thoughts on faces

Jamie Zawinski (
Sun, 5 Jan 92 15:14:27 PST

Hello all,

I think that faces is a wonderful idea, but I find the current
implementation a bit too restrictive; and there's something I really don't
like about having to use the structure of the file system as the database
tree, though I can't put my finger on it. (Aside from efficiency issues,
I mean; I've got a problem with it aesthetically...)

Anyway, here are my thoughts on what features I would like to see. These
are just some design ideas pretty much off the top of my head; I'd like to
know what others think of them. (I'm not terribly familiar with "faces", so
perhaps it already does some of this and I haven't noticed. I'd like to
know if that's the case!)

I'd like to have a program which takes as its input a list of "keys" to
display. These keys could be hostnames, usernames, whatever, and the
program would consult its database, and pop up the corresponding picture.
(This would essentially just be the output part of faces; the smarts would
be elsewhere. A mail-checker would integrate with this in the obvious way.)

I would then modify my mail reader to send a command to this program each
time a new message was selected. In this way, I could have a small window
always displaying the face of the sender of the current message. (Since I
use VM inside Emacs to read my mail, this would be pretty trivial to do.)

My newsreader (GNUS) could also be trivially extended to display a set of
bitmaps corresponding to the sender of the current message and the
newsgroup(s) in which it was posted.

The keys should be a list of alternatives. I think that email addresses are
a bad way to index faces; they're good for company logos, but not for
people, because individual addresses tend to change at the whims of the
system administration staff. So for each message I would send a list of
keys to be tried in order until one matches; in this case, the list would
be just the user's full name (for the user's face), followed by their email
address (for the organization logo if there's no user-face).

But I would like to use other things for keys besides names and addresses.
I would like to have different icons depending on the contents of various
header fields, like Subject, To, CC, Delivered-By, and so on. I would like
to see different icons based on any of the following conditions:

mail on a topic
mail from the "vacation" program
mail to a particular mailing list that I am on
mail to a mailing list that also includes my name in the To or CC line

It seems to me that all of the smarts for this sort of thing should be in
the mail reader, but maybe that's just because I use a mail reader that's
very easy to customize.

I think that doing this for message selection is really just a "cute hack";
what I really want it for is so that my mail-checker can be implemented in
emacs. Interfacing something like "reportmail" (with its concept of "junk
messages") with a program that could display a set of bitmaps (instead of
just one, as xbiff++ does) would be ideal.

I'd like my mail-checker to display multiple rows and columns: one axis
would be messages, and the other axis would be triples of the bitmap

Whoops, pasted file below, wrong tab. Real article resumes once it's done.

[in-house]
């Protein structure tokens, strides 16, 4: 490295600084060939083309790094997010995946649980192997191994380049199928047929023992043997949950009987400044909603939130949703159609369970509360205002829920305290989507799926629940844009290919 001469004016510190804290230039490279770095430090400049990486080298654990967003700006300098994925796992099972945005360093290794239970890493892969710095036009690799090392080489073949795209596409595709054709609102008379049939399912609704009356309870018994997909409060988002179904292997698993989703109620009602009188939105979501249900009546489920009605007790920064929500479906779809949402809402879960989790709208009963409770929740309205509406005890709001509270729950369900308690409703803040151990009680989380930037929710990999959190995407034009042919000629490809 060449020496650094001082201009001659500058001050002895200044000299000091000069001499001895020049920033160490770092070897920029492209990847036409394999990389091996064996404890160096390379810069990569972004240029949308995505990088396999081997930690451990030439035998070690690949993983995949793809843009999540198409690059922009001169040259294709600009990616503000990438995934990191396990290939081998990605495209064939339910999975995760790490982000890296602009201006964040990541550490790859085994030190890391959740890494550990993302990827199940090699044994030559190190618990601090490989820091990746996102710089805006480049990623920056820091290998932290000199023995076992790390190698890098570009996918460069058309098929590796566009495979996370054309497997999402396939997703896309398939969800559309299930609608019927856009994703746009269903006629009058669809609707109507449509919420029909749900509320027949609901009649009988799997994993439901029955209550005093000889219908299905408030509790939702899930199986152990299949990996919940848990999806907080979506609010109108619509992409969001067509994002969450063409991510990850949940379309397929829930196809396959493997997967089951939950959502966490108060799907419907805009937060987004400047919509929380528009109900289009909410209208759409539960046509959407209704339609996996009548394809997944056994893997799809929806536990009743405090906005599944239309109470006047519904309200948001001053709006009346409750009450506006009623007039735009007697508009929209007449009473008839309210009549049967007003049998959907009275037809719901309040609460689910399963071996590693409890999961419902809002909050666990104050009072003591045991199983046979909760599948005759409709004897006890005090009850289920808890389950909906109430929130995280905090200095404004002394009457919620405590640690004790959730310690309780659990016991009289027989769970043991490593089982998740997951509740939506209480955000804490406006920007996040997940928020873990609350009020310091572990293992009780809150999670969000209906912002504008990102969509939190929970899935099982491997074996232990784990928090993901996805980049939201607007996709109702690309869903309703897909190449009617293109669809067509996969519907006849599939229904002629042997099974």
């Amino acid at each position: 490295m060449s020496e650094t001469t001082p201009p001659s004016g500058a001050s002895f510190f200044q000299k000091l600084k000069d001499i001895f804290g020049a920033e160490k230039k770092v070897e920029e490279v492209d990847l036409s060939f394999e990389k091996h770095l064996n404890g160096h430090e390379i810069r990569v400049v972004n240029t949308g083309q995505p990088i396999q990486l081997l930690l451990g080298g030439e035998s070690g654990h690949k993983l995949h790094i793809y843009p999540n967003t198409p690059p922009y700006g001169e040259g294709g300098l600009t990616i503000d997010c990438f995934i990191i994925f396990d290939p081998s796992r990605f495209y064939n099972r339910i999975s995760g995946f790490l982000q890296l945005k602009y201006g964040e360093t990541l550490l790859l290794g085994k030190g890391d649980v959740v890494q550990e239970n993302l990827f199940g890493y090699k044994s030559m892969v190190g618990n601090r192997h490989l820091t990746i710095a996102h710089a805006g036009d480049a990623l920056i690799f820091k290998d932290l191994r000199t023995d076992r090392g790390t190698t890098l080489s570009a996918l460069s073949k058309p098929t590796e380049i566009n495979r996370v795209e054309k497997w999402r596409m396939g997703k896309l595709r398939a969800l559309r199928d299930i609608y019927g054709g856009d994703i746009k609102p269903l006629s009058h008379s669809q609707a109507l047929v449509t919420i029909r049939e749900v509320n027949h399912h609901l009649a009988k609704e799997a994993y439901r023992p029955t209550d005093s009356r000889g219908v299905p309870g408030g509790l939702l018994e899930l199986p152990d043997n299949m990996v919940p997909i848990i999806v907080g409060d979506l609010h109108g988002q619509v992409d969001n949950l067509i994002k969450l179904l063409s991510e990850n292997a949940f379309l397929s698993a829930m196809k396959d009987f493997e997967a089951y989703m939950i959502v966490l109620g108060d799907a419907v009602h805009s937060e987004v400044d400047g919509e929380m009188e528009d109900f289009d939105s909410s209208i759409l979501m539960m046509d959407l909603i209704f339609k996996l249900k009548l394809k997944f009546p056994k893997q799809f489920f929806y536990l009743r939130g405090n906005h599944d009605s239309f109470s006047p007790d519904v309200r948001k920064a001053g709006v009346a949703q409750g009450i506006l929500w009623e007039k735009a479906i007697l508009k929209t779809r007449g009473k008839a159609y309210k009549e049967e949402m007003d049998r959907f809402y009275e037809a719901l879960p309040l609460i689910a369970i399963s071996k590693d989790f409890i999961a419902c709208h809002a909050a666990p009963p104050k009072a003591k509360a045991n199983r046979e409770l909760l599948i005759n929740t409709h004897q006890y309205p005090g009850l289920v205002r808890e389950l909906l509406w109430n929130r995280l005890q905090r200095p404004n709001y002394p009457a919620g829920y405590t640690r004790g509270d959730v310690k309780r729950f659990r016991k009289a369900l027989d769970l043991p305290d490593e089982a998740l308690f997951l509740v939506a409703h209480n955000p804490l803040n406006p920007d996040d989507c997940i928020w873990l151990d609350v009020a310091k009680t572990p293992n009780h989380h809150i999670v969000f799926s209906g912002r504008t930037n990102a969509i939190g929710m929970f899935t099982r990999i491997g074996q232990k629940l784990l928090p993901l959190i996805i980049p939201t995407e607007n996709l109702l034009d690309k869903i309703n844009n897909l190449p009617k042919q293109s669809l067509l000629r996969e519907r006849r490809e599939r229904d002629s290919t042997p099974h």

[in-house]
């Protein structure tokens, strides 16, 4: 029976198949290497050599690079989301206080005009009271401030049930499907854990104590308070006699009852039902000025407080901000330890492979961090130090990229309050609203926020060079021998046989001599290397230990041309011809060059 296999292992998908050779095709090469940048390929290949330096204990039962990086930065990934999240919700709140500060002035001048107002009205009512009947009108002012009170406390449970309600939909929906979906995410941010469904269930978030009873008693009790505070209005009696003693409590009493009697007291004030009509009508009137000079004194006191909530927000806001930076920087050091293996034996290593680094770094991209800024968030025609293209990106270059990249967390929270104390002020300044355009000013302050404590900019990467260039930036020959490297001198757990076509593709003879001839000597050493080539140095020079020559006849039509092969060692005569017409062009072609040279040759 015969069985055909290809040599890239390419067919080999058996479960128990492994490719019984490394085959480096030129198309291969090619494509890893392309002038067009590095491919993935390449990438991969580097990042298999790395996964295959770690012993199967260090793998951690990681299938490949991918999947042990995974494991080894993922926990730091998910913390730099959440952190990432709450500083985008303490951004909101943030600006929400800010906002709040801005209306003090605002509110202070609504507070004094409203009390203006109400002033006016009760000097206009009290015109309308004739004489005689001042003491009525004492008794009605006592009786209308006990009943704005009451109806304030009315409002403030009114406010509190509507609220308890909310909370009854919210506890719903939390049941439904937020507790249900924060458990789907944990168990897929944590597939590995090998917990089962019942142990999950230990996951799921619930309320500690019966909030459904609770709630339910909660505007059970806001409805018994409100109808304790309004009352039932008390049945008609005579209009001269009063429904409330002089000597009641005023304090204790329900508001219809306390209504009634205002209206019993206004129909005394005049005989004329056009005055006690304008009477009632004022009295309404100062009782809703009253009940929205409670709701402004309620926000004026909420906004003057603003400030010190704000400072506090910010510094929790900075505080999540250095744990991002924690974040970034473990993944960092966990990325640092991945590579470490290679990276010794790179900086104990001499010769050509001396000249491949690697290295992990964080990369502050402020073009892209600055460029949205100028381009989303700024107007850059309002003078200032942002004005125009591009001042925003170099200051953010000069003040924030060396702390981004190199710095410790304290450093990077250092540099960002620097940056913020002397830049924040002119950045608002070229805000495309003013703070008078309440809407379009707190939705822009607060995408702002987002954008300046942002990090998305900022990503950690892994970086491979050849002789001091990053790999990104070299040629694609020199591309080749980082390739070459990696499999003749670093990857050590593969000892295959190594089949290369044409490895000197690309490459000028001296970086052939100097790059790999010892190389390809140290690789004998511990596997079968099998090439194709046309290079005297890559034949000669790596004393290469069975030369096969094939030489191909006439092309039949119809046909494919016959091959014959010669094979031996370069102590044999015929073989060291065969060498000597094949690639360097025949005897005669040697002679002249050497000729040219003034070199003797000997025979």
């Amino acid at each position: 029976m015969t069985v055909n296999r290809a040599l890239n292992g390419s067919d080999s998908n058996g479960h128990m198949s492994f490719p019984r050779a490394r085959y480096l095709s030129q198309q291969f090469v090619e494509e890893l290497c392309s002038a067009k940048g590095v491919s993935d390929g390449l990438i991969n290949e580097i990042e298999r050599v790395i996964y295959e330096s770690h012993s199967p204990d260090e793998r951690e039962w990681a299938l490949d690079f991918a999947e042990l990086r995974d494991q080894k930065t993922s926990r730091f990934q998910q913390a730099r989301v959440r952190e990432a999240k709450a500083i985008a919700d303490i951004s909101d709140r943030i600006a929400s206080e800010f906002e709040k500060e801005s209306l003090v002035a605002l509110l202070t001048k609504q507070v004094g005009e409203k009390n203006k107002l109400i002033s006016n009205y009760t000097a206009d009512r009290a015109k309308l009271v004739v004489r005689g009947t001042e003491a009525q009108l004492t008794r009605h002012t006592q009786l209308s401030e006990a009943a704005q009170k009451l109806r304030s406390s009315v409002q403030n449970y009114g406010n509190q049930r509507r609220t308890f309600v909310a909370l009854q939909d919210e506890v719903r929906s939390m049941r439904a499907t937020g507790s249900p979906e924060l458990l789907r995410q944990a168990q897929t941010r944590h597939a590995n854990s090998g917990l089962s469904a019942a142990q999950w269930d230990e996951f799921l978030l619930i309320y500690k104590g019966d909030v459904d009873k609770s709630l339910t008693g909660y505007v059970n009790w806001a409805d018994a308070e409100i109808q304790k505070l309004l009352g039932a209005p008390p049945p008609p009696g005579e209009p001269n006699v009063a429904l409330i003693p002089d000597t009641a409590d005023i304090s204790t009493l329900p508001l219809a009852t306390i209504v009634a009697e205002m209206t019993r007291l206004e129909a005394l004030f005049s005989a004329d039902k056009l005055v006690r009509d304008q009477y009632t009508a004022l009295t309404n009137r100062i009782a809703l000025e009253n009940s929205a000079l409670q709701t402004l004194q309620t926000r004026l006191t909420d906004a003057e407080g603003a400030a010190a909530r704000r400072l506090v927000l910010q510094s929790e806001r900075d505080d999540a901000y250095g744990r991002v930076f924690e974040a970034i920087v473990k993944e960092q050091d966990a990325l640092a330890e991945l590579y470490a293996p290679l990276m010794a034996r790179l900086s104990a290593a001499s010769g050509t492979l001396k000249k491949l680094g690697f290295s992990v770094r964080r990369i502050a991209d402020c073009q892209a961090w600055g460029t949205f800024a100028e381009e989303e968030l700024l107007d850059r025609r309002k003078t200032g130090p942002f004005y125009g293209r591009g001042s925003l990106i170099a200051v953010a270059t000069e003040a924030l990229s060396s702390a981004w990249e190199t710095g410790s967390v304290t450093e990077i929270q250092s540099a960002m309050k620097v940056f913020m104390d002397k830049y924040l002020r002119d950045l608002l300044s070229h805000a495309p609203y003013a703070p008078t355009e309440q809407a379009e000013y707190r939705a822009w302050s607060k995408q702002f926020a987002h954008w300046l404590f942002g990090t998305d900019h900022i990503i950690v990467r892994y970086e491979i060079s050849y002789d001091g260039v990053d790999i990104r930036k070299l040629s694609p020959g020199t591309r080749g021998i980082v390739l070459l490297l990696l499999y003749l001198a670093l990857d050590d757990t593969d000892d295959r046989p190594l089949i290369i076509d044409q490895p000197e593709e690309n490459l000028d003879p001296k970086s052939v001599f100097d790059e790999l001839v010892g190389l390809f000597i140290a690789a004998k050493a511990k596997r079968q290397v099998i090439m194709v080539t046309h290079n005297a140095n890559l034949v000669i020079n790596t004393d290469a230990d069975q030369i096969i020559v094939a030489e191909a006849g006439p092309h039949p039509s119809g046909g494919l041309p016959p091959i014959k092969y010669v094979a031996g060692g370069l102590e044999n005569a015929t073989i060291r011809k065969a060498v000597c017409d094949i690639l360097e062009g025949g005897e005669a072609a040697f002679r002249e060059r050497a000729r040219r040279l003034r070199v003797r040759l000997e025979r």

corresponding to the sender, the bitmap corresponding to the sender's
organization, and a bitmap corresponding to the message topic (if any.)
I'd also like the window to dynamically change size, or perhaps unmap
itself when it was empty. It shouldn't consume screen real-estate when
it has no information to offer.

The mail reader should be responsible for noticing X-Face headers and
invoking another program to store them into the database. Alternately, it
should be possible for the mail reader to just send the X-Faces data to the
display backend directly, without storing it in a database. If the display
backend kept a cache (say the last 100 images shown or so) this would be
pretty efficient.

It might even be fast enough to have the appropriate face pop up as the
mouse moved over a message.

On the implementation side of things, I'd like to see a setup where there
were a few face-servers on the net, and a local database at each site
running faces. The local database would be a cache; it would consult the
server only when there was a miss (and it would cache misses too, with a
timeout of a few days.)

If you think about it, this is exactly the same as having every user of
"face" ftp a new copy of the bitmap tree from iuvax every couple of weeks,
but more efficient, and more to the point, automated.

With a cache in the display backend caching to optimize away access to the
database, and a cache in the database to optimize away access to the
network, this thing could really fly.

This modular approach means that folks who only wanted to use a handful of
bitmaps, or only wanted to use X-Face headers, wouldn't even have to install
the database part. Alternate mailbox checkers, layout algorithms, window
systems, etc could be played with without having to re-link one monolithic
program, or add new command line options. And even better, you could do
any part of it as an elisp client.

Anyway, just some thoughts. You may flame at will :-)

-- Jamie

PS: I'm the fellow who added the faces-like features to xbiff++, though
these days I think that xbiff++ is way too limited as well. It has some
features that I really really like, which is why I'm still using it, but
faces does a lot more.